Two men commit identical crimes. Both are convicted and sentenced. One remains in confinement for twenty-five years, while the other goes free after six months. How is this possible?
In this week’s Torah portion, we read that a person who commits accidental homicide is exiled for the rest of his life to one of the designated cities of refuge. However, when the High Priest dies all the accidental killers in exile at the time go free – regardless of whether they had been there for six months or twenty-five years. As a result, two men can commit identical acts of accidental homicide and serve widely different sentences. Where is the fairness in this system? And why indeed should the death of the High Priest result in amnesty for all exiled killers?
Furthermore, the Talmud tells us that the High Priest’s mother, fearful that the exiled killers would pray for her son’s untimely death, used to visit them in their places of exile and bring them food and other small gifts. But why would an old woman bringing cookies and chocolate dissuade a cooped-up killer from praying for the death of the High Priest and his early release from exile?
The commentators explain that the sentence of exile is not intended as a punishment but as the beginning of the process of rehabilitation. Accidental homicides which result in exile are due to a significant degree of negligence, of thoughtlessness and insensitivity. Had the accidental killer genuinely appreciated the sanctity of human life, he would have been extremely careful while swinging that hammer, and the accidental death would most probably never have been occurred. It is this cavalier attitude that the exile is intended to correct.
In these cities of refuge, populated for the most part by Levites, the exiled killer came into contact with people who lived not for themselves but for their Creator and their people, devoting themselves to study and prayer and to teaching, inspiring and helping others. In this environment, he learned to be sensitive and unselfish, to think about other before he thought about himself. In this environment, he also gained profound admiration and attachment to the High Priest, the peacemaker of the Jewish people, the loving father figure who tended to their spiritual needs and ailments, the ultimate Levite role model. He began to feel a personal connection to the High Priest, whether or not they had actually ever met, and learning from his example, he began to develop those positive character traits he had been missing before.
Therefore, when the High Priest died, the exiled killers who had become so attached to him were devastated. Each of them, in his own way, felt he had suffered a deep personal tragedy. This catharsis sealed forever the bond between the erstwhile killers and the saintly High Priest, thereby completing the process of their expiation. After mourning the death of the High Priest, the exiles were fully rehabilitated.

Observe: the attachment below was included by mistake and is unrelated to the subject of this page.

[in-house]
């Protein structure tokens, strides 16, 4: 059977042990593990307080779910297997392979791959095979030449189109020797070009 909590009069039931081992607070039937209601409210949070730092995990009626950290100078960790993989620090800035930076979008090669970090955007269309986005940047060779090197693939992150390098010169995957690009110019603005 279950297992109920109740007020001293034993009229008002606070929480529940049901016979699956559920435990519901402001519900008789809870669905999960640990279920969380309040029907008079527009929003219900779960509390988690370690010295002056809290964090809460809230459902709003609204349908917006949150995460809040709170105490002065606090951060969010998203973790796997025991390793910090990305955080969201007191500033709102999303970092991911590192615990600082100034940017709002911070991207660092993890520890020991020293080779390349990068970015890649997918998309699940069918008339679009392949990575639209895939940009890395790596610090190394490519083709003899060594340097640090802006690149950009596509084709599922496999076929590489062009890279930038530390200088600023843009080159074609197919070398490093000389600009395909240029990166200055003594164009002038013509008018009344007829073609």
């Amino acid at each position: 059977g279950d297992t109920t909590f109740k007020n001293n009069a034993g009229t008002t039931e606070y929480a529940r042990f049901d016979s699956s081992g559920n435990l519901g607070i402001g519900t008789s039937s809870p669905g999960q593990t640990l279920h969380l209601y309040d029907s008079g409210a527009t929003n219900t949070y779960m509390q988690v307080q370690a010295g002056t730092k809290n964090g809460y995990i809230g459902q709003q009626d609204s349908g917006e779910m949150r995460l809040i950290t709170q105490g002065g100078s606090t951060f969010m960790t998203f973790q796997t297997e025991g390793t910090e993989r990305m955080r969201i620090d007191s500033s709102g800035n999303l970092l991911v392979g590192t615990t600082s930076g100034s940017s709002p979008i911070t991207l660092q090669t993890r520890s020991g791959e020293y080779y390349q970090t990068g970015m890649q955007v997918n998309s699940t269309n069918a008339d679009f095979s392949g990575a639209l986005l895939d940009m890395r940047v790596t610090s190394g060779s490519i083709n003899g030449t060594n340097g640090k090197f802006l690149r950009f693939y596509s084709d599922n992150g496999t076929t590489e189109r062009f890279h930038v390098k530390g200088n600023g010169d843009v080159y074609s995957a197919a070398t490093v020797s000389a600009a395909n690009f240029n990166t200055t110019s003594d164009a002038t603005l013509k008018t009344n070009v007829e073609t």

The High Priest’s mother, however, was concerned that the exiled killers would not relate to her son in a direct personal way but rather as an abstract symbol in distant Jerusalem, and therefore, they might pray for his death. Therefore, she brought them food and small gifts. Let them meet the High Priest’s mother and enjoy her cookies and chocolates. Let them see him as real flesh-and-blood human being. Let them relate to him as a living, breathing father. It was important for their own rehabilitation, and at the same time, it would protect her son from malicious prayers.
A great sage once came to a town and was told by the townspeople to avoid a certain reputed informer.
Sure enough, the man approached the sage and began to question him. The sage, however, did not beat a hasty retreat. Instead, he asked the man his name, inquired about his welfare and his family and drew him into a long conversation.
In the course of the sage’s stay in the town, he was visited often by the informer, and each time, he was received warmly. By the time the sage left, the man had made a complete turnaround in his life.
“How did you accomplish it?” someone asked the sage as he was leaving. “What did you tell him that changed him so completely?”
“Why, nothing,” said the sage. “Because I treated him as a person, he related to me as person. And why would he want to hurt another person?”
In our own lives, we sometimes hurt and offend others with meaning to, and we excuse ourselves by saying it was all unintentional. But in the Torah system of values, lack of intention does not exonerate us, only lack of control does. If these hurts and offenses could have been avoided, we must bear responsibility for them. If, however, we learn from the example of the High Priest and from the exemplary people we meet in the course of our lives, we can refine our own characters and ultimately enrich ourselves and the people around us.. Text Copyright © 2007 by Rabbi Naftali Reich and Torah.org.
Rabbi Reich is on the faculty of the Ohr Somayach Tanebaum Education Center.